APRIL, 1985 - VOLUME 6 - NUMBER 4
The Credit Crunch
In his January 30, 1985 letter to the Inter-American Development Bank President, Antonio Ortiz Mena, Secretary Schultz wrote to express the United States' "strong concern" over the possibility of Executive Board consideration of a proposed $58 million agricultural credit loan for Nicaragua. Schultz requested "the documentation for the proposed loan be deferred. "
"Nicaragua is not credit worthy," he continued. "I understand that Nicaragua did bring its arrears with the IDB current in October of last year, but interpret this effort as merely a temporary expedient to allow it to become technically eligible for further Bank lending."
"The United States continues" Schultz wrote, "to be concerned over the focus and direction of Nicaragua's macroeconomic policies and questions whether that Government can generate the economic growth and foreign exchange revenues needed to repay the proposed loan."
"We are also concerned about the possible misuse by Nicaragua of the proceeds from such a loan ... the money is fungible; monies received from the Bank would relieve financial pressures on the GRN [Government of the Republic of Nicaragua] and free up other monies that could be used to help consolidate the Marxist regime and finance Nicaragua's aggression against its neighbors, who are members in good standing of the Bank."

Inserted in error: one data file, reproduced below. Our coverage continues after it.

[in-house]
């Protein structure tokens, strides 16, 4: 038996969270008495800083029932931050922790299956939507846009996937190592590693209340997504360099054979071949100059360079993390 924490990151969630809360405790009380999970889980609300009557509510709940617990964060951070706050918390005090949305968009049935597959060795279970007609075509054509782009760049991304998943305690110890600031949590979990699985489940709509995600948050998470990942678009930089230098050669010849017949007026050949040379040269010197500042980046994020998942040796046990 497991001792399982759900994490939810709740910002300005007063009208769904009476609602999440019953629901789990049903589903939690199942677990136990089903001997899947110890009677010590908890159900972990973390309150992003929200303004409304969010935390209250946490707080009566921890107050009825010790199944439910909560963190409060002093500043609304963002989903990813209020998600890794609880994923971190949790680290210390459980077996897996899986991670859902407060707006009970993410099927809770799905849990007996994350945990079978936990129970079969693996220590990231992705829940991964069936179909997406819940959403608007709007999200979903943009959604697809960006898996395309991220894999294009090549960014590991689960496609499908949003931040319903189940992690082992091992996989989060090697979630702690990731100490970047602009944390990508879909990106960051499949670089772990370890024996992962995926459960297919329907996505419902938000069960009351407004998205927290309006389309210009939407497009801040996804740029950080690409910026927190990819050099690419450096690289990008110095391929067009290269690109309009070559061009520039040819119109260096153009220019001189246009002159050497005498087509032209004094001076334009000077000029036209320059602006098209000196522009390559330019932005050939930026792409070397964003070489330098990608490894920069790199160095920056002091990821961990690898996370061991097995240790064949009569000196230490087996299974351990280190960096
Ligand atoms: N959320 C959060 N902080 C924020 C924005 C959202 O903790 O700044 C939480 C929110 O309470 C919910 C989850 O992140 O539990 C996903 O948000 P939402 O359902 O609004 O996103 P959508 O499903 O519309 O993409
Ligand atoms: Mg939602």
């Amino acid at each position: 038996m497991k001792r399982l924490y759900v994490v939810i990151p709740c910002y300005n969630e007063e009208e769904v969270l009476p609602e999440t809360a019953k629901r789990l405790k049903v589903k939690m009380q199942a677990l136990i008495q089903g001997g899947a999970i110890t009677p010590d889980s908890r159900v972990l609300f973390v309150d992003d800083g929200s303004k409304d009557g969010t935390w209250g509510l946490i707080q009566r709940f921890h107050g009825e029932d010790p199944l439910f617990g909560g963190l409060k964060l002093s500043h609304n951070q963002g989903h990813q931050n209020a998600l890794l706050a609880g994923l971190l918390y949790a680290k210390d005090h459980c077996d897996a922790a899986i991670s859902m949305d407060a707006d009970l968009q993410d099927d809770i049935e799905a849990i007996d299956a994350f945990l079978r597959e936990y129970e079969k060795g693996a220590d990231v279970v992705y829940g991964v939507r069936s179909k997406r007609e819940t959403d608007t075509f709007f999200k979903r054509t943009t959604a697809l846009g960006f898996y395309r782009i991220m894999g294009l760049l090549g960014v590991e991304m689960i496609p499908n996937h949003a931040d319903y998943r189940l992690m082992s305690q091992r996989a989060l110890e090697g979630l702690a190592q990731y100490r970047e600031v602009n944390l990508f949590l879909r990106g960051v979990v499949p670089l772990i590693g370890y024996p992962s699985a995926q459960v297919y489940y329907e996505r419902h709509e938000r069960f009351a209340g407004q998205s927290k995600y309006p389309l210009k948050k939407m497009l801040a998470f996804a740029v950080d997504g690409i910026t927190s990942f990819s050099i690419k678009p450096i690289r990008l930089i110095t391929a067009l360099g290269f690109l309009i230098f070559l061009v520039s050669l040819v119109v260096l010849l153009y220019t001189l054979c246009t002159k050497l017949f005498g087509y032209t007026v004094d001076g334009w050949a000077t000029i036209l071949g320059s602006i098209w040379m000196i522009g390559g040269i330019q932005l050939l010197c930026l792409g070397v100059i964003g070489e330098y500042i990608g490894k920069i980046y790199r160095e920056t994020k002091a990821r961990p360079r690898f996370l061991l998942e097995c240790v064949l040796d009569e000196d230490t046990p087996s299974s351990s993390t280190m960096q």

As regards future U.S. congressional appropriations for the IDB, the letter continued, "there is little doubt that Executive Board approval of the proposed agricultural credit loan for Nicaragua would make our efforts even more difficult," in getting future U.S. congressional appropriations for "international lending institutions, such as the Inter-American Development Bank."
At a press conference in Washington DC, Joaquin Cuadra Chamorro, the Minister-President of the Central Bank of Nicaragua, condemned the U.S. for interfering in the decision-making process of the IDB, a multilateral financial institution. Excerpts from the question and answer session follow.
Member countries of the Inter-American Development Bank reacted strongly to the Schultz letter and the politicizing of the IDB, at the 26th Meeting of the Assembly of Governors, held in Vienna, Austria, (March 23-27, 1985).
The majority of these nations were highly critical of politics being used as criteria for lending. The Mexican delegation argued that projects "presented for financial development should be evaluated on objective criteria."
"Politics should not be forced upon [IDB] members," charged the Colombian representative.
France, Switzerland, Italy, Austria and Panama also called for a sanitizing of lending practices.